1) Protonation of the carbonyl


2) Nucleophilic attack by water


3) Proton transfer


4) Leaving group removal


5) Deprotonation



Hydrolysis of Cyclic esters

e.g lactones undergo typical reactions of esters including hydrolysis. Hydrolysis of the lactone under acidic conditions creates a hydroxy acid.



Conversion of Esters to Carboxylic Acids


  • Esters can also be cleaved into a carboxylate and an alcohol through reaction with water and a base.
  • Saponification reaction utilize a better nucleophile (hydroxide) and are typically faster than an acid catalyzed hydrolysis.
  • The carboxylation ions produced by saponification are negatively charged and very unreactive toward further nucleophilic substitution which makes the reaction irreversible.



General Reaction







  • the nucleophilic addition of a hydroxide ion at the carbonyl carbon to give a tetrahedral alkoxide intermediate.
  • The carbonyl bond is reformed along with the elimination of an alkoxide (-OR) leaving group yielding a carboxylic acid.
  • The alkoxide base deprotonates the carboxylic acid to for a carboxylate salt and an alcohol as products.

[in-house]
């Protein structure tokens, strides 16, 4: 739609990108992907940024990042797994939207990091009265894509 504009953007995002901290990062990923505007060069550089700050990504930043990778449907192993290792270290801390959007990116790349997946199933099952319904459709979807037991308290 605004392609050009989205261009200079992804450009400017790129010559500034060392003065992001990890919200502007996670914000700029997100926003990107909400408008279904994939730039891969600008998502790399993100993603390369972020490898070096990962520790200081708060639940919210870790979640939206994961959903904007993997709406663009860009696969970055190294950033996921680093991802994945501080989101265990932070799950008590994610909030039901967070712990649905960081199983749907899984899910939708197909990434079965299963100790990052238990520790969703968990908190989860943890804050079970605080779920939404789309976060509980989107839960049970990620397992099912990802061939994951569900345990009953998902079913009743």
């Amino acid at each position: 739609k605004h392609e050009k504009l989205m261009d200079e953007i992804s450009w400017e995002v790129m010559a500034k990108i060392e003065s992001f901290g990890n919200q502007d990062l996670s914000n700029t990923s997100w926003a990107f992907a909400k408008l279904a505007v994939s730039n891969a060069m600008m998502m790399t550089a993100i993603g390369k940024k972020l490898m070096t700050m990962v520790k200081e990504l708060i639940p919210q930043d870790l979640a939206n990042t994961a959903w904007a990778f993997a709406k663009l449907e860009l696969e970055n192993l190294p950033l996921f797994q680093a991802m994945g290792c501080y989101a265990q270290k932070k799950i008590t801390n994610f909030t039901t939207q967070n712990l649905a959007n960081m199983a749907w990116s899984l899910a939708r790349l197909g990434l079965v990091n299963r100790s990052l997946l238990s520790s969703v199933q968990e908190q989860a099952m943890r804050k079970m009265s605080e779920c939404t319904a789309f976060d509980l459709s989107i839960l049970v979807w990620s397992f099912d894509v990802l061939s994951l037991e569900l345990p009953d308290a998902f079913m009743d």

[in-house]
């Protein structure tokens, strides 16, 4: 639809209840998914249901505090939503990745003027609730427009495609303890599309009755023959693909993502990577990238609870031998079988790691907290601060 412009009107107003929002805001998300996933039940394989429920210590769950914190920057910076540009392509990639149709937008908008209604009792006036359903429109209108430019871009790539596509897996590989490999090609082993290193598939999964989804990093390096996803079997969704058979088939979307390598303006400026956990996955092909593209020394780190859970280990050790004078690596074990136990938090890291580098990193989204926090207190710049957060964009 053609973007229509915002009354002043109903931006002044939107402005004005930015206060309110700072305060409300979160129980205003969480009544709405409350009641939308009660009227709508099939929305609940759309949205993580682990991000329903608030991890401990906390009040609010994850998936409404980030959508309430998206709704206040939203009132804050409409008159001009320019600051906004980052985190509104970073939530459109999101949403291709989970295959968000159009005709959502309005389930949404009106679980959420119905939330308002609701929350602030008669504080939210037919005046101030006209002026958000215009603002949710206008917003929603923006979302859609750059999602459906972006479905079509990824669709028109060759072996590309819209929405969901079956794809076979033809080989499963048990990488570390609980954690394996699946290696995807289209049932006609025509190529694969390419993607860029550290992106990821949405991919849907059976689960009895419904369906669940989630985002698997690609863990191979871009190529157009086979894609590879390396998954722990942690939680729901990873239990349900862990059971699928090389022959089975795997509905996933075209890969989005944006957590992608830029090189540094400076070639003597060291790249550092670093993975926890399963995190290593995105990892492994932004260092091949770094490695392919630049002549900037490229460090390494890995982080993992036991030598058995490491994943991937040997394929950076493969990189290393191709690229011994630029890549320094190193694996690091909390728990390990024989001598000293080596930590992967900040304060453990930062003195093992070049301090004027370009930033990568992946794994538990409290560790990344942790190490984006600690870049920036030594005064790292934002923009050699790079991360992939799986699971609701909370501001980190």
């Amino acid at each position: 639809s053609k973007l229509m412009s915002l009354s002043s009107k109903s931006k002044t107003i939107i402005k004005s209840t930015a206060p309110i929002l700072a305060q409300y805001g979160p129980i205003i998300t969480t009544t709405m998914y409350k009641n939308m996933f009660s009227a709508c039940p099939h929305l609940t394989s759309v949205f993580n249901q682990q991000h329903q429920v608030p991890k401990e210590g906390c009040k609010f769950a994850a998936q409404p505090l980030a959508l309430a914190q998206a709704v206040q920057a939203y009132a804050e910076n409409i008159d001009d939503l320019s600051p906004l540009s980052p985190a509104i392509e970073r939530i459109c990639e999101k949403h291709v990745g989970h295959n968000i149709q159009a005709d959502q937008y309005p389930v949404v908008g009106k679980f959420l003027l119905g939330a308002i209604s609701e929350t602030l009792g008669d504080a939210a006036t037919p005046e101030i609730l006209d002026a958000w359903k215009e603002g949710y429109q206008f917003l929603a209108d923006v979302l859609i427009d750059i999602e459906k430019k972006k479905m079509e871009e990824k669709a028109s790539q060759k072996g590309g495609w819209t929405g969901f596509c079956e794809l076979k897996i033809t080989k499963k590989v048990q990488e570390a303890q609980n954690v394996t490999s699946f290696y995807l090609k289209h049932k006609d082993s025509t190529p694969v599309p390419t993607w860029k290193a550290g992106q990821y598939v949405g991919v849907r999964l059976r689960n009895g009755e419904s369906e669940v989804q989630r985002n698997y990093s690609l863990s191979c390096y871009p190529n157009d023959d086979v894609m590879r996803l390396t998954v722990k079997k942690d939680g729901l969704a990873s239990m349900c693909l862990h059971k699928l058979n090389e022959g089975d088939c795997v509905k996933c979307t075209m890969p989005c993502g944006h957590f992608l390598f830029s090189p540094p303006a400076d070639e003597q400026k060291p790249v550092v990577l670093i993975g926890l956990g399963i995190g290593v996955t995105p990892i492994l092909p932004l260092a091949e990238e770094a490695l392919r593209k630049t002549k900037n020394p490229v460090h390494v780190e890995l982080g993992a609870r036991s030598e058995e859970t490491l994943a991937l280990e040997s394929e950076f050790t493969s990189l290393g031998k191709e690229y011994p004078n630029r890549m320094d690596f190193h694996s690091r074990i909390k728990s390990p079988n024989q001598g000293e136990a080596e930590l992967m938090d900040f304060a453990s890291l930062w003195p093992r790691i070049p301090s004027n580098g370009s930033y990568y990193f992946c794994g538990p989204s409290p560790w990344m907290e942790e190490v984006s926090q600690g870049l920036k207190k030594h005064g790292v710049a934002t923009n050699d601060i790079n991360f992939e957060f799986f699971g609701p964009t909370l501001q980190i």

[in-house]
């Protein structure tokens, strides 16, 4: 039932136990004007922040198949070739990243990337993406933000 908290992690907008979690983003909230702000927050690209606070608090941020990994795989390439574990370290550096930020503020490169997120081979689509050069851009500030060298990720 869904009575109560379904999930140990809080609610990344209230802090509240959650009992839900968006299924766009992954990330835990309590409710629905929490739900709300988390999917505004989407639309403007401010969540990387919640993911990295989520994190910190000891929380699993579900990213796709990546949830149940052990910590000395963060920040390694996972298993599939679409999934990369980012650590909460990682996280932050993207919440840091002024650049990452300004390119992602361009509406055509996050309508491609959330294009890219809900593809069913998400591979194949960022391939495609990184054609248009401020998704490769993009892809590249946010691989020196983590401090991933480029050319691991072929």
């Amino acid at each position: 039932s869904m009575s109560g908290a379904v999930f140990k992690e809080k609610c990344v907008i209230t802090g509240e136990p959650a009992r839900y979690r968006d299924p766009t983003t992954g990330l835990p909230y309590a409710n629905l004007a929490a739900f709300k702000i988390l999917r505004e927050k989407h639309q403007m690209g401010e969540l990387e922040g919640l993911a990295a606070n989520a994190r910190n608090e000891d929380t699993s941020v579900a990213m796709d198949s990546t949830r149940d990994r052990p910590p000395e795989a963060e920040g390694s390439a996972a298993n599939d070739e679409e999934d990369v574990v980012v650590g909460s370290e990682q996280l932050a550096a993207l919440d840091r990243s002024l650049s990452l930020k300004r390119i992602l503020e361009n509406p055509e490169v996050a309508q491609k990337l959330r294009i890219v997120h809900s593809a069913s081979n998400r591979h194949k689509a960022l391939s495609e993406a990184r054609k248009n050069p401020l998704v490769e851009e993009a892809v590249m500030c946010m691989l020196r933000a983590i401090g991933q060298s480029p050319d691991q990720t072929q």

• deprotonation step essentially removes the carboxylic acid from the equilibrium which drives the saponification towards completion.

1) Nucleophilic attack by hydroxide

2) Leaving group removal

3) Deprotonation

Ester saponification in biological systems

Example, acetylcholinesterase, an enzyme present in the synapse, catalyzes hydrolysis of the ester group in acetylcholine which is a neurotransmitter that triggers muscle contraction. The acetylcholinesterase reaction proceeds in two phases:

  • a covalent enzyme-substrate intermediate is formed when the acyl group of acetylcholine is transferred to an active-site serine on the enzyme (a transesterification reaction).
  • A water nucleophile then attacks this ester, driving off acetate and completing the hydrolysis






Conversion of Ester to Amides

It is possible to convert esters to amides through direct reaction with ammonia or amines. However, these reactions are not commonly used because the formation of an amide using an acid chloride is a much simpler reaction.



Conversion of Esters to 1o Alcohols

Hydride Reduction

  • Esters can undergo hydride reduction with LiAlH4 to form two alcohols.